But Surely Atheists Can’t Have Morals (!)
I have just finished The God Delusion by Richard Dawkins. I found it to be a very fascinating and engaging read. This is the first book that I have by Dawkins and it has definitely got me eager for more. I was already an atheist, so I can’t say that this book changed my beliefs, but what it has done is open up a new need to learn, renewing my thirst for knowledge.
I won’t do a whole book review here. A fellow blogger (Sift Through The Static) has recently written a great review that I don’t feel I could really match. So I’d like to concentrate on what I personally got from the book.
My Study History
Before I left England I had just started working towards a degree in Humanities. As I could not afford to quit work and go to university I decided to study at home through the Open University. I thought that I wanted to study Art History (it was my intention at that time to work towards becoming an art teacher) so I chose the course ‘An Introduction to Humanities’ thinking that only the Art History and the Religious Studies units would actually be of interest to me (I’ve long been interested in religion as a subject to study. In fact, I chose Religious Studies over History and Geography at high school).
What happened during the course surprised me. The Art History, although interesting, didn’t engage me as much as I thought it would and I actually got more enjoyment out of the History of Science (a unit on Darwin!), History of Medicine, Religion and Philosophy units. At the end of the year I had decided to leave Art History alone for the time being and was torn between studying a combination of Religion with either Philosophy or the History of Science or with English Literature. I couldn’t decide, I was completely stuck. Then I got the opportunity to move here. I was disappointed that I didn’t have a chance to do more than just the first year of study, but sometimes you just have to make a decision and go with it. Which is exactly what I did and I do not regret it at all.
Anyway my point with all of this is that I now feel that I can continue a quest for knowledge on my own. Dawkins has so many books in his suggested reading list that I don’t know where to start. I think I’ll read another of his before moving on to other authors and then who knows where my curiosity will take me!
The part that was most fascinating for me was the chapter on why people are drawn to religion. This is a subject that I had thought on in the past and I was pleased that Dawkins included it in the book. Reading this may help theists to understand why they feel that they NEED to have a god, even when faced with evidence of his/her/its non-existence. I’d happily have read more on that chapter. From the perspective of a non-religious person it seems a very alien concept to me. Why do they need to believe? How can they completely dismiss any and all evidence disproving their beliefs? Why are they so adamant that they are right even without any proof to support their claims? The God Delusion puts forward some very interesting (and, to me, very surprising) theories in answer to questions like these.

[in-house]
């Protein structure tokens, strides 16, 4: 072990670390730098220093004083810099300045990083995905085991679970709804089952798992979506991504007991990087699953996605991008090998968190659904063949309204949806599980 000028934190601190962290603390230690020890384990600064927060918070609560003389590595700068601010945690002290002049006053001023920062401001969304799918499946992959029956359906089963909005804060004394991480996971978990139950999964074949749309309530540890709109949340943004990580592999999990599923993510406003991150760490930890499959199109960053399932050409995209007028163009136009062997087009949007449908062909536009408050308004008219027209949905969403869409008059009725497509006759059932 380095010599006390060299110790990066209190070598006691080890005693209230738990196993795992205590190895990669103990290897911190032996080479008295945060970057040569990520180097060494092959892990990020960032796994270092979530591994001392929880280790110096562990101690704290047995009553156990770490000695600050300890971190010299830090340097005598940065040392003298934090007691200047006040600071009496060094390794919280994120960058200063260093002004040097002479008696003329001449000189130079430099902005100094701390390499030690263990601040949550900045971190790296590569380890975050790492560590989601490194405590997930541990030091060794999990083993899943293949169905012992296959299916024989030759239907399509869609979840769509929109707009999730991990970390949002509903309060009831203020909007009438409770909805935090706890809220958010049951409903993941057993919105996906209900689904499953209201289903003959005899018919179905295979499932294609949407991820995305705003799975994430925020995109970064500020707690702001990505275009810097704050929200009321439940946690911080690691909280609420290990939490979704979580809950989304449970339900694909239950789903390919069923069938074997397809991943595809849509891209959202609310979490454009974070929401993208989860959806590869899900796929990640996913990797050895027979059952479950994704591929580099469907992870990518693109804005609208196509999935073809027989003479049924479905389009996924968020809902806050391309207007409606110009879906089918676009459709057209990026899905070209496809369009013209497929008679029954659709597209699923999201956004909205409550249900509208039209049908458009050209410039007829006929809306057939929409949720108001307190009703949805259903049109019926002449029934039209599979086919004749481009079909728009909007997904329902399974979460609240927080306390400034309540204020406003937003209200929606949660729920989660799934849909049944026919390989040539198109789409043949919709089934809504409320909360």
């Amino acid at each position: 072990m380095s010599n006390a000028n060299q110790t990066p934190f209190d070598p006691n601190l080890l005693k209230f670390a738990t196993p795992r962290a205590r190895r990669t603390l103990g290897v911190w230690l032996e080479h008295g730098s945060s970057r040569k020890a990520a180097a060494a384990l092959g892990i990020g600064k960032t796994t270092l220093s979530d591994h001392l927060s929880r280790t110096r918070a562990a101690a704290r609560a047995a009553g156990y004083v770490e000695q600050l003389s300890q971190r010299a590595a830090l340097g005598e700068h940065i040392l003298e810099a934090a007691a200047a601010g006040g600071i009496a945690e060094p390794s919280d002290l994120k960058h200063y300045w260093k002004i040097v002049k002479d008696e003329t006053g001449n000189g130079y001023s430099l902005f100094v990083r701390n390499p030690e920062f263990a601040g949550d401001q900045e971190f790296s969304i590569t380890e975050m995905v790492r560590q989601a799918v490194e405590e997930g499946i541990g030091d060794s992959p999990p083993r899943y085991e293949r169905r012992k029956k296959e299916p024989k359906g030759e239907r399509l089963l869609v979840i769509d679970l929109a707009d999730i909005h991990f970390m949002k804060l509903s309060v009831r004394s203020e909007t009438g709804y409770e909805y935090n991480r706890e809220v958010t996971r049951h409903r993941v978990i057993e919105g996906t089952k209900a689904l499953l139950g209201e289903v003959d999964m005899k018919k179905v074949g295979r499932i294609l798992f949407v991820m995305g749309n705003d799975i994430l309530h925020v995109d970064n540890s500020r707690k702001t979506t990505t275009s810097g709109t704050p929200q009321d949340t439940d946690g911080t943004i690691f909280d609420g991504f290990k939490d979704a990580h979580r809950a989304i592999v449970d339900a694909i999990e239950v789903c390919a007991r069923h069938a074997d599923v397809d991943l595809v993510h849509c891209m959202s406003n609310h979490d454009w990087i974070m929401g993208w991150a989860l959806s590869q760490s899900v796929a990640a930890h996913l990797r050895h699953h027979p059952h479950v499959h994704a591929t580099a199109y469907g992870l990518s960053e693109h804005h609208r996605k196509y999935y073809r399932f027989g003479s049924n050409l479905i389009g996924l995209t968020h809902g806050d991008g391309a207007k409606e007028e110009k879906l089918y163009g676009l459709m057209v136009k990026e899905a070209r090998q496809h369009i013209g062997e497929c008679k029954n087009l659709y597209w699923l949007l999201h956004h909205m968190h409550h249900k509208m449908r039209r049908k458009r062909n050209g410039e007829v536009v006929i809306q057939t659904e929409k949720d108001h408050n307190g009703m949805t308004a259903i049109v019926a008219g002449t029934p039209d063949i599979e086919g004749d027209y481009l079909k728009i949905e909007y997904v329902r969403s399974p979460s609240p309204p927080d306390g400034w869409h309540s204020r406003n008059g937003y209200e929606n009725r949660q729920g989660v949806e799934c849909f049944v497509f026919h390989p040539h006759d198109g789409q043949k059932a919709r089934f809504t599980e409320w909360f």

Thank Goodness I am Me
Something else that I got from reading The God Delusion is a feeling of great, great relief that I was fortunate enough to have been born where I was and into the family that I was. His examples of the prejudices shown to atheists in the USA were absolutely shocking to me. I was brought up in England, a country where atheism is fast becoming a norm (from my experience and based on the people I know and have known there) and I have never had to deal with any closed-minded bigotry because of my beliefs (or lack thereof). My parents, leading by example, taught me to always look at the evidence before making decisions or pronouncing something to be a truth. If I had turned out to be religious, after examining what evidence we have, they probably would have been somewhat surprised, but I am sure would not have condemned me for it. It seems, from Dawkins’ examples, that many people can not expect to get a similar reaction from friends, family and community if they make the ‘shocking’ decision to make up their own minds on the subject.
Maybe if more atheists ‘come out’ it will be easier for others to follow suit, so I have added the Out Campaign ‘A’ to my footer here. I’m not really ‘coming out’, as I have never really been ‘in’ hiding, but I’d like to add my name to the cause nonetheless.
But Atheists Don’t Have Morals (!)
Finally, I feel that I am now better able to answer people when they ask questions like, ‘But how can you be happy if you’re an atheist?’ and statements like, ‘If you don’t believe in god then you have no moral compass.’ Of course I find these statements completely ridiculous, but I never really known how to counter them other than uttering a spluttered ‘What?!’. Now that I understand better the reasons for them even asking these questions I won’t be afraid to use myself as a model.
I am an atheist.
I am happy.
I am fulfilled in my life.
I consider myself to be good.
I do not need to believe in ultimate good and evil to know that I am good enough.
I abhor all suffering, both of humans and animals.
I am a vegetarian.
I do not believe in killing animals or humans (euthanasia for great illness or pain is another matter).
The knowledge that I am not being ‘watched’ does not give me a desire to commit ‘evil’.
I love the world and I see beauty in it. Is the world any less beautiful to me because I do not believe it was ‘created’? I can’t see through your eyes, but I sincerely doubt it.
‘Isn’t it enough to see that a garden is beautiful without having to believe that there are fairies at the bottom of it too?’ – Douglas Adams
(There are lots of great quotes in the book. I wish I’d thought to make note of them as I was reading)